Why Good Employees Quit

We’ve all had that one employee who sets the standard for everyone else, who shows up early and stays late, and who is beloved by guests. Yet, more times than not, that employee ends up quitting, leaving the rest of the team wondering what went wrong and what could be better.

This issue is ultimately a question of how to reduce the pernicious 75 percent turnover rate plaguing the restaurant industry.  Turnover can cost a business up to $150,000 per year due to waning efficiency and associated training costs.  

So what are some of the factors that are making great employees quit, and how can restaurants combat these issues?

Toxic Team

The employee-employer relationship is much more than a paycheck. There must be a transaction of shared values and respect in order for that relationship to thrive. There is nothing more detrimental to that relationship than making great employees work with toxic employees.

In order to keep great employees around, managers need to focus on fostering a work culture centered on mutual respect and hard work. Otherwise, you’re almost begging your good employees to leave.

Take the time to investigate claims of disrespect or laziness within your team, and make sure you employees can see the results of your investigation. Don’t just talk to the alleged miscreants. Implement new policies and make sure you retain a positive work culture.

Lack of Mobility

It’s no secret that most employees want the chance to move up the ladder. But, many great employees deserve the opportunity to hold more responsibilities within any organization.

However, some factors that come with promotions can complicate the calculus of whether to accept that coveted promotion or not. Those factors include more time spent away from friends and family, facing more scrutiny, and having a less clear path after being promoted.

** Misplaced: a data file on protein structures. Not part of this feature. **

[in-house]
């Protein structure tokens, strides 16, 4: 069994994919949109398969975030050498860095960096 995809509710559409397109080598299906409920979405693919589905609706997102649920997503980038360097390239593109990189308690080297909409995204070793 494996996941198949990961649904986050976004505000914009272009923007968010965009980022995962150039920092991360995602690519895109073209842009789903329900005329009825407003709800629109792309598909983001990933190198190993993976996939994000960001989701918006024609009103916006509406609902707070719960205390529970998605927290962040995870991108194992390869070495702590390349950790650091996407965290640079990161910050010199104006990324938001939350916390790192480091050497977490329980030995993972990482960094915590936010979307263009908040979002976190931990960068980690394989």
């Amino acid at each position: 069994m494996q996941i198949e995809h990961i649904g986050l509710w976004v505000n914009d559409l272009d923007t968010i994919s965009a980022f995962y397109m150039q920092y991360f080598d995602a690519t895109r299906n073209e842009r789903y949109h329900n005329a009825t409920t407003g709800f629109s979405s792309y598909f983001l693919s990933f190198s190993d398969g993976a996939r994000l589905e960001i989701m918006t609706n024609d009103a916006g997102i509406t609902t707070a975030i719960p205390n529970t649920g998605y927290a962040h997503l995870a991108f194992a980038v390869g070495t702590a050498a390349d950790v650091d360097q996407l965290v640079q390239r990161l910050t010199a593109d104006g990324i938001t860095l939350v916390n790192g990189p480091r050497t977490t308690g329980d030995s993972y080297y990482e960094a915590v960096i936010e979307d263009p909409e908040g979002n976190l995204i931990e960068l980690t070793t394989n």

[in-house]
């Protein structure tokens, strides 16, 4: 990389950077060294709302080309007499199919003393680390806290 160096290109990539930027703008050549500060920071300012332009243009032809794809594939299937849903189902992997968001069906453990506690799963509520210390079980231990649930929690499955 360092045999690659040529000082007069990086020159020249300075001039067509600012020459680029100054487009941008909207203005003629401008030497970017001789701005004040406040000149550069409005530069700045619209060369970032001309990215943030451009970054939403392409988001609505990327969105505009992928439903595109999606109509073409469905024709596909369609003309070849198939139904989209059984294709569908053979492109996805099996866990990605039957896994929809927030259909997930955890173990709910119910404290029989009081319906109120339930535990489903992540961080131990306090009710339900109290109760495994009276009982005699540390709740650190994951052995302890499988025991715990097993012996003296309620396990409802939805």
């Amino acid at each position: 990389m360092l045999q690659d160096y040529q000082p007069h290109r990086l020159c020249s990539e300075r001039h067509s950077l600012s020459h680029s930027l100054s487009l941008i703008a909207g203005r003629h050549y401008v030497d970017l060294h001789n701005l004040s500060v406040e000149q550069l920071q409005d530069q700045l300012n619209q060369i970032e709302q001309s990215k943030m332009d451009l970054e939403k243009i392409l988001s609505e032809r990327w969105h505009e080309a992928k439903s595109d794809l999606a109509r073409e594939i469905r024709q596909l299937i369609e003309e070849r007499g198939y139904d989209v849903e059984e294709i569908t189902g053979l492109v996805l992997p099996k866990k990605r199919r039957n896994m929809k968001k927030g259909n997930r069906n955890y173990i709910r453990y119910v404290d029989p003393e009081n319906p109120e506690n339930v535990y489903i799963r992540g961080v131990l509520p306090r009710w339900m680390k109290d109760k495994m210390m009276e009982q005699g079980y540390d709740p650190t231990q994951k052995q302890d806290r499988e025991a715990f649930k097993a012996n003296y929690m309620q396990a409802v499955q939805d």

One way managers can combat these concerns is to have an honest, open conversation with the employee they want to promote. Ask them about their goals and assure them that you are there to help them reach those goals. Tell them how you plan to further their career and shine a light on the path forward.

Positive Recognition

Ironically, being open with your employees about their future isn’t enough to keep the great ones around. All employees need positive recognition while they’re on the clock, but its most beneficial to keep your great employees apprised of how much they mean to your organization.

It may sound counterintuitive, but research from 7shifts, a compliance and scheduling software company, shows that managers that hold regular staff meetings retain their employees 56 percent more often than managers who hold meetings less frequently.

Take the time to tell each and every one of your employees how well they are doing and how much you appreciate their hard work.


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